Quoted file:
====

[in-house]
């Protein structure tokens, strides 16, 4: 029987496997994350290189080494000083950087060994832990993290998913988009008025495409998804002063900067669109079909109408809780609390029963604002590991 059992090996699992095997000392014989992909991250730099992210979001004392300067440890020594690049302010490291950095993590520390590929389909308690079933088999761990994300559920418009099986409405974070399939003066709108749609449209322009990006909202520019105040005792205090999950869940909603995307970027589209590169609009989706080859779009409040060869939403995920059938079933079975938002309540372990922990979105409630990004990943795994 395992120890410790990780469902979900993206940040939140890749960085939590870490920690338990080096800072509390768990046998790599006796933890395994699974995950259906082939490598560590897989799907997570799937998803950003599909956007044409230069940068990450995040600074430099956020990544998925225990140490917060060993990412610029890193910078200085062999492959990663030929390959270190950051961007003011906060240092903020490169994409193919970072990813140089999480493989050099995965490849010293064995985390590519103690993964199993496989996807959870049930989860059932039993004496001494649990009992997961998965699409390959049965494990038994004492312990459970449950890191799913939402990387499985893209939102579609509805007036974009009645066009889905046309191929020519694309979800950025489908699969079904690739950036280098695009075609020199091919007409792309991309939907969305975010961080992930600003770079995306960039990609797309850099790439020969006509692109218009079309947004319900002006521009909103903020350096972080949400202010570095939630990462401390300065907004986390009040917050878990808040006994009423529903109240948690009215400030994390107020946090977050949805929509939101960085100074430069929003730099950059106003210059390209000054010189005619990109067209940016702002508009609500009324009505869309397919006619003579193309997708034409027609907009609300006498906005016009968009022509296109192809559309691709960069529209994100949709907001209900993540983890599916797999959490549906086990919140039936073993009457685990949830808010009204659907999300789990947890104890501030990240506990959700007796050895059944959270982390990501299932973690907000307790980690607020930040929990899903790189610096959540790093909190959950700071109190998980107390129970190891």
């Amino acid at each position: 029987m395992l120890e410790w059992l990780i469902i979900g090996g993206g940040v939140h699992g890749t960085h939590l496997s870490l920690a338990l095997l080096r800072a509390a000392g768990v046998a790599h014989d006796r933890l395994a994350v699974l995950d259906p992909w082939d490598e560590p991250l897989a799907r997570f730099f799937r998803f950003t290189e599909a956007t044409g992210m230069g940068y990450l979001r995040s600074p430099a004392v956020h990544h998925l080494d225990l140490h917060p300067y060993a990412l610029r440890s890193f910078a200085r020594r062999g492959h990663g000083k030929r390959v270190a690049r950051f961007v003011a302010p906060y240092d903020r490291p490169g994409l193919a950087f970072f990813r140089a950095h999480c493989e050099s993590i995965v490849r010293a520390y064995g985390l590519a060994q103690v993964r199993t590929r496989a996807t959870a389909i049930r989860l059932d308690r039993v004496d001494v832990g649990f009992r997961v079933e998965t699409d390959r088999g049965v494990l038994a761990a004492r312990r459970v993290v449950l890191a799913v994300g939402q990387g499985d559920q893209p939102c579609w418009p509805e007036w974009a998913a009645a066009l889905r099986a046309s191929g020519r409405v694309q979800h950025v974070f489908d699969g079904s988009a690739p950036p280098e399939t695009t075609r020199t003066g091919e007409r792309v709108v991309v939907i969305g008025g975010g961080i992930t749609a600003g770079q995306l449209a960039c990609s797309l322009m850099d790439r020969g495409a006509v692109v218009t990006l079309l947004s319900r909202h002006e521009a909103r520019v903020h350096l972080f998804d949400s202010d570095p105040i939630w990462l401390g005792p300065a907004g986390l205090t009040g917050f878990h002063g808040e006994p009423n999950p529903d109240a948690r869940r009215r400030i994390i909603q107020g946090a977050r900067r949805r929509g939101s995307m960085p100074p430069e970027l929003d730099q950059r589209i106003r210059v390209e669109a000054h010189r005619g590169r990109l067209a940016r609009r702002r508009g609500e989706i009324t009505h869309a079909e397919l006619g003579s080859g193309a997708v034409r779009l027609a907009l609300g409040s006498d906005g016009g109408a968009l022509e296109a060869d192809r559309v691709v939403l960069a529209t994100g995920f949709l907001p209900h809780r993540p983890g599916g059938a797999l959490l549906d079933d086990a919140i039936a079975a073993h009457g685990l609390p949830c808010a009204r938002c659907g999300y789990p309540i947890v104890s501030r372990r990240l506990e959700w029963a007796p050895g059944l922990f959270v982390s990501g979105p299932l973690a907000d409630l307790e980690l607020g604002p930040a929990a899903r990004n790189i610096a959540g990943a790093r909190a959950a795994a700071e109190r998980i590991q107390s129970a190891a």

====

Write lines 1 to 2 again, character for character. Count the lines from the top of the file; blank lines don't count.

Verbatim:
[in-house]
């Protein structure tokens, strides 16, 4: 029987496997994350290189080494000083950087060994832990993290998913988009008025495409998804002063900067669109079909109408809780609390029963604002590991 059992090996699992095997000392014989992909991250730099992210979001004392300067440890020594690049302010490291950095993590520390590929389909308690079933088999761990994300559920418009099986409405974070399939003066709108749609449209322009990006909202520019105040005792205090999950869940909603995307970027589209590169609009989706080859779009409040060869939403995920059938079933079975938002309540372990922990979105409630990004990943795994 395992120890410790990780469902979900993206940040939140890749960085939590870490920690338990080096800072509390768990046998790599006796933890395994699974995950259906082939490598560590897989799907997570799937998803950003599909956007044409230069940068990450995040600074430099956020990544998925225990140490917060060993990412610029890193910078200085062999492959990663030929390959270190950051961007003011906060240092903020490169994409193919970072990813140089999480493989050099995965490849010293064995985390590519103690993964199993496989996807959870049930989860059932039993004496001494649990009992997961998965699409390959049965494990038994004492312990459970449950890191799913939402990387499985893209939102579609509805007036974009009645066009889905046309191929020519694309979800950025489908699969079904690739950036280098695009075609020199091919007409792309991309939907969305975010961080992930600003770079995306960039990609797309850099790439020969006509692109218009079309947004319900002006521009909103903020350096972080949400202010570095939630990462401390300065907004986390009040917050878990808040006994009423529903109240948690009215400030994390107020946090977050949805929509939101960085100074430069929003730099950059106003210059390209000054010189005619990109067209940016702002508009609500009324009505869309397919006619003579193309997708034409027609907009609300006498906005016009968009022509296109192809559309691709960069529209994100949709907001209900993540983890599916797999959490549906086990919140039936073993009457685990949830808010009204659907999300789990947890104890501030990240506990959700007796050895059944959270982390990501299932973690907000307790980690607020930040929990899903790189610096959540790093909190959950700071109190998980107390129970190891």